Students earning GEDs despite pandemic

Amanda Surgent, a West Point resident, works on her GED testing in her home. GED testing has now adapted so students can take GED tests in their home because of the COVID-19 pandemic.

Students of all ages have had to adjust to the COVID-19 pandemic, which has affected almost all levels of edu­ca­tion.

Diane Kelley, director of the Heartland Adult Education Consortium, said changes have been made to help students earn their General Educational Development diploma, who are out of high school.

The consortium is a partnership between five different counties, including Hardin County and LaRue County. Its goal is to help local residents earn their GED.

While the consortium does not make or provide the test, it does provide services and materials to help prepare the students.

Kelley said there are several test centers in and around Hardin County where students could take their GED tests. However, the pandemic closed some of these locations, leaving students unable to go.

She also said those who may have unreliable transportation or conflicting work scheduling also were affected by these closures and changes.

In response, the GED Testing Service created a way for students to take the official GED tests within their homes.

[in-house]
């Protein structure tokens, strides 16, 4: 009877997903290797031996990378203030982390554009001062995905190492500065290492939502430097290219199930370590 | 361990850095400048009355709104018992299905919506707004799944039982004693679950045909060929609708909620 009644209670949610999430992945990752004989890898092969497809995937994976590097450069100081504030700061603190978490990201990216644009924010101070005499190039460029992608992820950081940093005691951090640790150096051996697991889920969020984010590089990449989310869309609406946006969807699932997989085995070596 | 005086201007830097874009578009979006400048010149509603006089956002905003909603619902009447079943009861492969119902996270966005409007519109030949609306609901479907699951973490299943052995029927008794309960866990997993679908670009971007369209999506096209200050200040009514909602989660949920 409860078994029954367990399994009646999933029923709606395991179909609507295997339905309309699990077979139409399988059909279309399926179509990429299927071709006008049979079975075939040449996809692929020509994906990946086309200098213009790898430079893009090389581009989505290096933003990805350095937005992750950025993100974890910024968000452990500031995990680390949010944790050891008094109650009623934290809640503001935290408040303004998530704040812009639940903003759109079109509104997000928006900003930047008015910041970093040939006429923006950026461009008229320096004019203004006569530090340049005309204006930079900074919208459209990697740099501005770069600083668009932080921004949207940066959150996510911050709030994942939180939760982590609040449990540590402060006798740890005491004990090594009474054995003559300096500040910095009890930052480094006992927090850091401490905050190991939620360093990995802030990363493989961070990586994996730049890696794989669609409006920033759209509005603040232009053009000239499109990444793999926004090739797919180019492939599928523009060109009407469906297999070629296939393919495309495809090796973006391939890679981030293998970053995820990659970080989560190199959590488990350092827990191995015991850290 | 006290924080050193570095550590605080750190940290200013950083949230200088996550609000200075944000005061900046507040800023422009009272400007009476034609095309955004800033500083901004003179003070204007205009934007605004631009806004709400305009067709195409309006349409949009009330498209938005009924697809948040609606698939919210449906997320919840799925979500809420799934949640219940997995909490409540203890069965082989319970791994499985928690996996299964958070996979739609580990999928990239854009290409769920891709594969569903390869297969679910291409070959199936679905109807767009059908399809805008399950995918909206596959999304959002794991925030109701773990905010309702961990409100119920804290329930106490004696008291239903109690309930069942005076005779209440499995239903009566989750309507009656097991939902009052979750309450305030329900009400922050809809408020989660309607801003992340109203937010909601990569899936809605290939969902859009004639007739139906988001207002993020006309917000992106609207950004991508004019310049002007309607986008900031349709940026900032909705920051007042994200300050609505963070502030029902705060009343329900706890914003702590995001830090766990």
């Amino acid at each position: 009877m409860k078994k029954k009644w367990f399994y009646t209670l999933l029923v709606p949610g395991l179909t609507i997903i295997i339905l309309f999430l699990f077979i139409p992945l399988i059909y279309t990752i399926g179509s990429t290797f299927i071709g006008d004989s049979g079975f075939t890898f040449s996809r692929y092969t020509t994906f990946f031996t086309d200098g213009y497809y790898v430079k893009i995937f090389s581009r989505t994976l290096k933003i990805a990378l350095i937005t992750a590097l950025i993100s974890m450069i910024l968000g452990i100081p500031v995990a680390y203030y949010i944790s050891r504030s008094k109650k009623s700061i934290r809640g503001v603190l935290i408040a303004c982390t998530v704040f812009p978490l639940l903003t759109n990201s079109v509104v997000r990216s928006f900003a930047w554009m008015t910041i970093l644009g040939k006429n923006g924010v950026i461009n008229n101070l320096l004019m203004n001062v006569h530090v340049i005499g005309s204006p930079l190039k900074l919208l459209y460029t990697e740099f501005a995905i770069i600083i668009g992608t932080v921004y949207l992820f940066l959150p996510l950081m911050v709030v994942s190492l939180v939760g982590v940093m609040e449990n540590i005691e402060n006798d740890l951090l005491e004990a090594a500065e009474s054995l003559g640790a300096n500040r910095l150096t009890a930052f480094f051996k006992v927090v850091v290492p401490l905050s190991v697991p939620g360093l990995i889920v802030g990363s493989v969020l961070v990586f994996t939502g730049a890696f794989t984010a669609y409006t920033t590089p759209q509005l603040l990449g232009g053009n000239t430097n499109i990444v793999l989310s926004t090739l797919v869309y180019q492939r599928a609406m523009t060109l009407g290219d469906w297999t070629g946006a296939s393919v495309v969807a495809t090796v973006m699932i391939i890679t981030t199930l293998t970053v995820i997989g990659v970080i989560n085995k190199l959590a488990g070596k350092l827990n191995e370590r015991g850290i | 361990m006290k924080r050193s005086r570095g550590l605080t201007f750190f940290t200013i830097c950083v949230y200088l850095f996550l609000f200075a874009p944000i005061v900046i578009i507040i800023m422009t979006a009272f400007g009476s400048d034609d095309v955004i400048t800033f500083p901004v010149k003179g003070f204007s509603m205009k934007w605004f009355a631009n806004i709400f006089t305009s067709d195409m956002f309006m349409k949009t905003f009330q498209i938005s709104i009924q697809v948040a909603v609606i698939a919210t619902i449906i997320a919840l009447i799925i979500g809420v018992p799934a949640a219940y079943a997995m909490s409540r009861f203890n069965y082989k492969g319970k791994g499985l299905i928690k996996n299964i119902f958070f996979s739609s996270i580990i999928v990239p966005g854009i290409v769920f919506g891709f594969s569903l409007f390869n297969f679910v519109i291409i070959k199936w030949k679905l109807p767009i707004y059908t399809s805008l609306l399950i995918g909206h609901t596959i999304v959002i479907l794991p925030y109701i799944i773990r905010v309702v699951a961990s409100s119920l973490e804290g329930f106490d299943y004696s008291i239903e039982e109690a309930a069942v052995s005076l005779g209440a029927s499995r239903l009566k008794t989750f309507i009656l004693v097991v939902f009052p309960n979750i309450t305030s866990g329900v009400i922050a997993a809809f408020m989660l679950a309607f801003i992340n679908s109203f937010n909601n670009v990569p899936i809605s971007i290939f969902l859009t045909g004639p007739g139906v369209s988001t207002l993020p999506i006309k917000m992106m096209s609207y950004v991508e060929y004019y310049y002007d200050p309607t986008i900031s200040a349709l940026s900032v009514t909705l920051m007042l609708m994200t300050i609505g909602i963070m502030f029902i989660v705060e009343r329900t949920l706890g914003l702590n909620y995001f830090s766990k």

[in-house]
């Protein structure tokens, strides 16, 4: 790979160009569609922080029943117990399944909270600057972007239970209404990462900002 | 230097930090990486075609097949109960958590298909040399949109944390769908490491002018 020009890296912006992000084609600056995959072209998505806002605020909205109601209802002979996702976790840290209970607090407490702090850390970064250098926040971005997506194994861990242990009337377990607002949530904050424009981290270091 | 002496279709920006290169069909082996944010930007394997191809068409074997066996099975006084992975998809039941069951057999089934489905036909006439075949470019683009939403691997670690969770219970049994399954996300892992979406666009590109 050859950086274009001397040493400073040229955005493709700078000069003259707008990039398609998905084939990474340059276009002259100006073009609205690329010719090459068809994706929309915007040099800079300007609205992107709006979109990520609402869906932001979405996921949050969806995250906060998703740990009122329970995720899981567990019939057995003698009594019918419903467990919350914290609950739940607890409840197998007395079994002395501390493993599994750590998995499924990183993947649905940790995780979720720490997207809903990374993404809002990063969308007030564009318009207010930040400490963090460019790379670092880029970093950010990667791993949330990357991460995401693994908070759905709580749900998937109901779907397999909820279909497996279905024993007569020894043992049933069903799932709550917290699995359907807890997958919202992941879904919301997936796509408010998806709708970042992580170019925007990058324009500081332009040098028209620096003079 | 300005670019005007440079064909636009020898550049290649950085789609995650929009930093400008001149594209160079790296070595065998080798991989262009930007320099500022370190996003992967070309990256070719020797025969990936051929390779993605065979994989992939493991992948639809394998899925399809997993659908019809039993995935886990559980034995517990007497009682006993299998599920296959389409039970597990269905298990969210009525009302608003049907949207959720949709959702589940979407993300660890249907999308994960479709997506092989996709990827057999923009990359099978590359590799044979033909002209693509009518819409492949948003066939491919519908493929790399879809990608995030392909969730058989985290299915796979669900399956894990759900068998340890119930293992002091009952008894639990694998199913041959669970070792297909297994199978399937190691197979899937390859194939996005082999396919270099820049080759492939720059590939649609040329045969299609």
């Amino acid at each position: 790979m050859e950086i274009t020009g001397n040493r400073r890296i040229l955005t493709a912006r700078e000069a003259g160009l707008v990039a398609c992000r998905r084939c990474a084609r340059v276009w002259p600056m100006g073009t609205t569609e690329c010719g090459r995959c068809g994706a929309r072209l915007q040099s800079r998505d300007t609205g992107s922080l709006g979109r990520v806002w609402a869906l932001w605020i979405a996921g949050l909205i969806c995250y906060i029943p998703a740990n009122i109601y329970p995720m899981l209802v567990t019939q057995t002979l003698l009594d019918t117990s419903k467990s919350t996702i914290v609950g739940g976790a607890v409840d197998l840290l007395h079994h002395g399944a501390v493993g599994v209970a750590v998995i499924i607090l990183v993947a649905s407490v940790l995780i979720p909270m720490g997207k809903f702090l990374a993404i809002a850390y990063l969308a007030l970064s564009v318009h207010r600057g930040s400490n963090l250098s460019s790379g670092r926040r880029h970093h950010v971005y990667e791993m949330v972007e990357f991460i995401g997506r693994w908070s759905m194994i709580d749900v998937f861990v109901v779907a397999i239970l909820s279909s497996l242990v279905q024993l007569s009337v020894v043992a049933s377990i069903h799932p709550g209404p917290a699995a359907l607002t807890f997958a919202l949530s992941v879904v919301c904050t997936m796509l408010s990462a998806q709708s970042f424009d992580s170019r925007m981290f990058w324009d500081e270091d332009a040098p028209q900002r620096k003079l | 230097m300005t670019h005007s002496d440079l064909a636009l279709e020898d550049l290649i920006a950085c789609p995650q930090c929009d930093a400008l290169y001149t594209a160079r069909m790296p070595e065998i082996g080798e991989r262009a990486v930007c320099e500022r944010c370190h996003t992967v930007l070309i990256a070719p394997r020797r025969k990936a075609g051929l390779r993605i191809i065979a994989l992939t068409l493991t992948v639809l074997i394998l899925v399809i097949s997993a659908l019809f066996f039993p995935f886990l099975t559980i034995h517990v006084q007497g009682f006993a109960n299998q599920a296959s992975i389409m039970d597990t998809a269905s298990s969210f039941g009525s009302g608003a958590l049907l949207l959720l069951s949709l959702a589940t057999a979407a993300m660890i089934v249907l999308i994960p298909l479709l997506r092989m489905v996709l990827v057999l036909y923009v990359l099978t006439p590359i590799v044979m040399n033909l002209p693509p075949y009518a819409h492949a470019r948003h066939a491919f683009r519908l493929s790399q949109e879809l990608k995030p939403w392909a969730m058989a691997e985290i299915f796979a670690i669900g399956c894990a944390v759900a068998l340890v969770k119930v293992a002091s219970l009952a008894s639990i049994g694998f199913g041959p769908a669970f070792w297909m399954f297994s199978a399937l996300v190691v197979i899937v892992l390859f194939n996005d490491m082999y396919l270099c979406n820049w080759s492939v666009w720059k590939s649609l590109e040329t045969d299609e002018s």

These tests uses a strict proctoring protocol and only allow a calculator and writing on the computer with no scraps of paper.

Beginning in July, the consortium became part of this pilot program. Kelley said since then, five of their eight GED graduates have used the online model to take tests.

This new online method for testing now gives students more flexibility to schedule their testing, and can now be done at almost any hour of the day or night.

However, Kelley said some students don’t have the technology needed for the online testing, so the consortium temporarily has been providing laptops to those who need them.

“If you take away those barriers of transportation and technology, I think we’re going to see a lot more people motivated to get there,” Kelley said.

Amanda Surgent, 33, has lived in West Point her whole life. She connected with Kelley and recently began working on her GED, which she earned last week.

Because of transportation issues, Surgent said she was able to take the tests all online with a borrowed laptop and a delivered book for studying within about a week-span. She did not have to pay for the test.

Surgent said she enrolled at Elizabethtown Community and Technical College and is thinking of studying agriculture.

She said along with testing, the consortium has also been using different practices within their office because of the pandemic including Zoom classes for students and delivering packets and books for studying to their homes.

Kelley said the consortium would like to see this new program continued in the future.

Andrew Harp can be reached at 270-505-1747 or

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